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    How do you know when that achy pain in your back is more than you can handle alone? Experts agree -- if your back pain is in conjunction with any of the following symptoms, skip the at-home remedies for in-office help. 

    There are several red flags that doctors look for when evaluating low back pain.

    The purpose of these warning signs is to detect fractures, tumors, or infections of the spine. If you have any of these red flags along with back pain, see your doctor as soon as possible.  


    Sure, your back just could be achy and tight from the flu, but an unresponsive fever accompanied by back pain also could be a sign of a serious infection.  “It’s indicative of something more systemic,” says orthopaedic surgeon Richard Guyer, MD, founder of the Texas Back Institute and Associate Clinical Professor of Orthopaedics at the University of Texas Southwestern Medical School.  

    What to expect: Your primary care doctor can rule out an infection.  If it is an infection, antibiotics may be prescribed. If your doctor rules out an infection, a couple days of rest can be helpful. Sometimes back pain can be a result or a secondary consequence of an infection causing the fever. But once you start to feel better, doctors typically recommend slowly resuming your daily activity. Resting more than a day or two can actually make your back pain worse.  



    If you've had a serious trauma -- such as a fall from a height or a car accident -- or if you've had a relatively minor trauma and you're over 50, your doctor will want to take a serious look at your back pain. Even falling down a few steps when you're older can cause a fracture.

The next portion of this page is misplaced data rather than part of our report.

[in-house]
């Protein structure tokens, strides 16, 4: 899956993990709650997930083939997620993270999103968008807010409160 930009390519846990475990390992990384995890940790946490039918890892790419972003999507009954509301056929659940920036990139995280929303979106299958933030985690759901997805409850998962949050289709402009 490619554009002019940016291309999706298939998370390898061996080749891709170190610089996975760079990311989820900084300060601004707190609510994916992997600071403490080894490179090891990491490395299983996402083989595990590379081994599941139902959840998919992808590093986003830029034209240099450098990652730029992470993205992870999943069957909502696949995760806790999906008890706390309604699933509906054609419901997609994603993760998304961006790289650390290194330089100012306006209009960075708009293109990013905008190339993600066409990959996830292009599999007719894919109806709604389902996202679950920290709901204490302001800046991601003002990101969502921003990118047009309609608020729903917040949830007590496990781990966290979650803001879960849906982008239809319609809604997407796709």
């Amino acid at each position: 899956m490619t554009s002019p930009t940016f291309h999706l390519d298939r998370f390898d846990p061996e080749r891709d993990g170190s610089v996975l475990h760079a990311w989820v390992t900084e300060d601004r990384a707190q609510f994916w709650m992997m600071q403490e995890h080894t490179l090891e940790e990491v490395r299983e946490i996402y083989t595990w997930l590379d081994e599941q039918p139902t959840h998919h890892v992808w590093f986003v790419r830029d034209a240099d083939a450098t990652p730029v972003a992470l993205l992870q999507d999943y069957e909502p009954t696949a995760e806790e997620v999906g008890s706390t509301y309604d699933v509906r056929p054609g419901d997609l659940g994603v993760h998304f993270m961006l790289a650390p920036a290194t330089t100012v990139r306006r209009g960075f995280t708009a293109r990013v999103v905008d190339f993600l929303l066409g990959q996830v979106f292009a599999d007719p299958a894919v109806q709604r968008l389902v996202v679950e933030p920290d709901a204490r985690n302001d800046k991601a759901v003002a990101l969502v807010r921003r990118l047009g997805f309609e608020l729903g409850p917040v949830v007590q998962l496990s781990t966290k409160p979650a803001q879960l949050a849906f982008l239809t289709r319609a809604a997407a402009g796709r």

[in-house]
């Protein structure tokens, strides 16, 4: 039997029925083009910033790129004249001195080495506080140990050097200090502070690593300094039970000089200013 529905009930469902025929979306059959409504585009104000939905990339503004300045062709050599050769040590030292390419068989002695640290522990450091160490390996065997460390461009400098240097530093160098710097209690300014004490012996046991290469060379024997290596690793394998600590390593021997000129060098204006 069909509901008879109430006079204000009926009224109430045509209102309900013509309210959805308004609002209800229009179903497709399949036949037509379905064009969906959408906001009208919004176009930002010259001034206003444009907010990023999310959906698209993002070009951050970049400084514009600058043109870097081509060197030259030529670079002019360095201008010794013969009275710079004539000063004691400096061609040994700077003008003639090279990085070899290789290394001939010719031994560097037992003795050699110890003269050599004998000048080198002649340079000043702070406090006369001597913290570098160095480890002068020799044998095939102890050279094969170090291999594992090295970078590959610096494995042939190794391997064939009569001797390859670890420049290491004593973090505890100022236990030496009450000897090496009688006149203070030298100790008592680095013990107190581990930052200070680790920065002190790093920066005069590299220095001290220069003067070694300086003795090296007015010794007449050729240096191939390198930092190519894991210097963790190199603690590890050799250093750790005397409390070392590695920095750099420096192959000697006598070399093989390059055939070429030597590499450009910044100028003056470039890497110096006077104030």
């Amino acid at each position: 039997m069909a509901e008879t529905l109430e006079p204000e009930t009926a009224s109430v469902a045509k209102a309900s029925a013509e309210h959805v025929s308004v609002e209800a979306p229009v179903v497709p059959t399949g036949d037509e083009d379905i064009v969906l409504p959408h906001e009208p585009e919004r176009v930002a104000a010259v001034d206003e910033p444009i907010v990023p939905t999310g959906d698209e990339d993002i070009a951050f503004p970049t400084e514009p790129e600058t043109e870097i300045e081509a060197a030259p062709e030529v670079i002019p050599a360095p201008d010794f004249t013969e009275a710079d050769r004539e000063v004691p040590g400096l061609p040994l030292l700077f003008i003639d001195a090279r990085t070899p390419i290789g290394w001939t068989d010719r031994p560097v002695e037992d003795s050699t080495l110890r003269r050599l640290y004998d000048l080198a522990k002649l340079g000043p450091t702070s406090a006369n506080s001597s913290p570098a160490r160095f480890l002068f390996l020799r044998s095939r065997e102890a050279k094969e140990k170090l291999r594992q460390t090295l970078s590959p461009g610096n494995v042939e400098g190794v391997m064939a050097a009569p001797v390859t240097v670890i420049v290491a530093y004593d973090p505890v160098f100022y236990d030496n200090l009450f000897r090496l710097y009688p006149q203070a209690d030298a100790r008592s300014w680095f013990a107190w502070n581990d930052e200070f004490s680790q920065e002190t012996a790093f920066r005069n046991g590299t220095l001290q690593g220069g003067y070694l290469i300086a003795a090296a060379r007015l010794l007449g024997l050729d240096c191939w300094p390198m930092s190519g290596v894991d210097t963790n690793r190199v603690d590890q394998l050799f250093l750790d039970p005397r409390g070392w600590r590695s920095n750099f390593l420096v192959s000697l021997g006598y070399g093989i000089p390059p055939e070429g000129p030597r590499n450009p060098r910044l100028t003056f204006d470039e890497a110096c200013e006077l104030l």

What to expect: Your doctor will probably take an X-ray to look for fractures. If no fractures are found, you may manage your pain with medication and later your recovery with physical therapy.


    Numbness or Tingling

    You might think that you can stop numbness or prickly tingling with over-the-counter medication, but this is usually an indication of nerve irritation or damage and is clinically more significant than your typical pain, says New York City chiropractor Todd Sinett, author of The Truth About Back Pain. If that pins-and-needles feeling won’t go away, you may be experiencing one of several conditions -- such as a herniated disc, spinal stenosis -- that can cause nerve pressure. “If left untreated, prolonged nerve irritation and damage can lead to permanent disabilities,” says Sinett.

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